Starch Reserve Testing of Woody Tissues

The Use of Lugol's Stain

Woody plants, especially trees, create reserves of stored energy to be used at later times for metabolism and respiration. This reserve of energy allows the plant to be a perennial, that is, it can maintain its form and build a larger plant from one year to the next. Since the plant cells do not stop functioning during the "dormant" season, but continue to metabolize, energy is required. Without funcitioning foliage during part of the year, the energy must come from stored reserves.

The tree requires energy for all of its functions, including respiration and reproduction of cells, growing new tissues, and maintaining defences against stress factors and invading insects and disease. Some of this energy comes directly from the leaves, as it is made. The rest comes from the stored reserves.

During the growing season, the tree manufactures sugars and carbohydrates in the foliage. These compounds contain the energy needed for metabolism. Whatever is not used for current needs in the plant is transported to the woody tissues and converted to starches for storage in the living cells of the branch, trunk, and root wood. The amount of available reserve energy stored within the plant is an indication of the vigor of that plant, and its general health.

Staining of Tissues

By staing the tree parts with an iodine stain, the stored starch granules can be readily seen, and the amount of starch can be observed. The process involves the use of Lugol's Stain, a compound of iodine and potassium iodide. When mixed in water, this stain produces a dark blue or black color where starch is present. To make the solution, combine 3 grams of iodine (I2) crystals, and 15 grams of potassium iodide (KI) crystals. Dissolve in 1000 milliliters of distilled water.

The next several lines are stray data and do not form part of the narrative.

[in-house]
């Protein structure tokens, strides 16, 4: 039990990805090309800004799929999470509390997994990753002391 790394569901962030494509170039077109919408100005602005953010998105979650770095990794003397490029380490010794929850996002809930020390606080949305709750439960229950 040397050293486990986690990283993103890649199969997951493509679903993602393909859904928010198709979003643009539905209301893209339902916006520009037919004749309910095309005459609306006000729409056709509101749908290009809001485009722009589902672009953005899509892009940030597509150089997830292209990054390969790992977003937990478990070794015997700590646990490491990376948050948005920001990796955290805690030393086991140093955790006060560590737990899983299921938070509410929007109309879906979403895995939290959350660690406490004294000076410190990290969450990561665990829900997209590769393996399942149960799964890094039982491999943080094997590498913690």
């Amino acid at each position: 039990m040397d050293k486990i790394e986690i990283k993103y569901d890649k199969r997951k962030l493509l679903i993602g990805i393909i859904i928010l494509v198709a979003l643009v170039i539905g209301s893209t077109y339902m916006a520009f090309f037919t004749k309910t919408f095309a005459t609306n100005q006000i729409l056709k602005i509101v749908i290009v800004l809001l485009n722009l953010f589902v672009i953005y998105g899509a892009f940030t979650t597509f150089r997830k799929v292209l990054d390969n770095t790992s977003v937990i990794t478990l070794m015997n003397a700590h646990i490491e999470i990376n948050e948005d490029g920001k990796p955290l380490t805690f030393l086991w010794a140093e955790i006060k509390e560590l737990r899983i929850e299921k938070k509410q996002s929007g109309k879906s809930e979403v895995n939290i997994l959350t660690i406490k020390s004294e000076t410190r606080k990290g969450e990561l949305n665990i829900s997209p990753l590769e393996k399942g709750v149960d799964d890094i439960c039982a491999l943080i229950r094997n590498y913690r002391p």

To apply the stain, simply place a few drops on a cut surface of the woody tissue. Since the tree stores starches in the woody roots last, this gives the best indication of tree vigor and total stored starch content. Twigs, branches, and even trunk wood can also be used.

The most accurate way to check the sample for relative comparison is to make a very thin sliced section of the root or wood sample. Use a scalpel or single-blade razor to cut a paper thin section. Uniformity of sections will provide the best comparisons. Place the section on a glass microscope slide, then add two or three drops of the stain. Allow a minute or two to soak in, then rinse with distilled water. The sample is now ready for inspection. View with a hand lens or Macroscope®, held against white paper.

The starch granules stain nearly black, so the relative amount of starch is higher for darker stained samples. By using wood or root samples from several trees, some of which are in a healthy condition, comparisons can be made. It is also necessary to make a seasonal adjustment, since the stored reserves vary over the course of a year. Starch levels are highest at the end of the growing season, at the onset of dormancy, and lowest during leaf expansion in the spring. Maintianing a file or collection of samples will allow more accurate comparisons over time. If you have the equipment and expertise to make photographs, the collection can be maintained on film.

A quick field procedure to check starch levels is to simly cut a twig or root cleanly, and apply a few drops of the Lugol's Stain directly to the end of the twig or root. The degree of discoloration will indicate starch reserves. One caution: since this is not a thin slice, many layers of cells will darken, and make interpretation of results more difficult.

This technique takes a little practice to become proficient at preparing and analyzing the samples. The results are not empirical, but can give you an additional indication of tree vigor. It is one more tool in the arborist's kit for evaluating tree condition.

Note: The prepared stain should be kept refrigerated if possible. The shelf life of small volumes, not refrigerated, is about 4 to 6 months. Refrigerated in larger volumes, it will last a year or more, and still give accurate results. The stain must be kept in darkened bottles, since light will cause it to break down and be inneffective.

© Copyright 1996, Russell E. Carlson

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This page was last updated on June 12, 2003.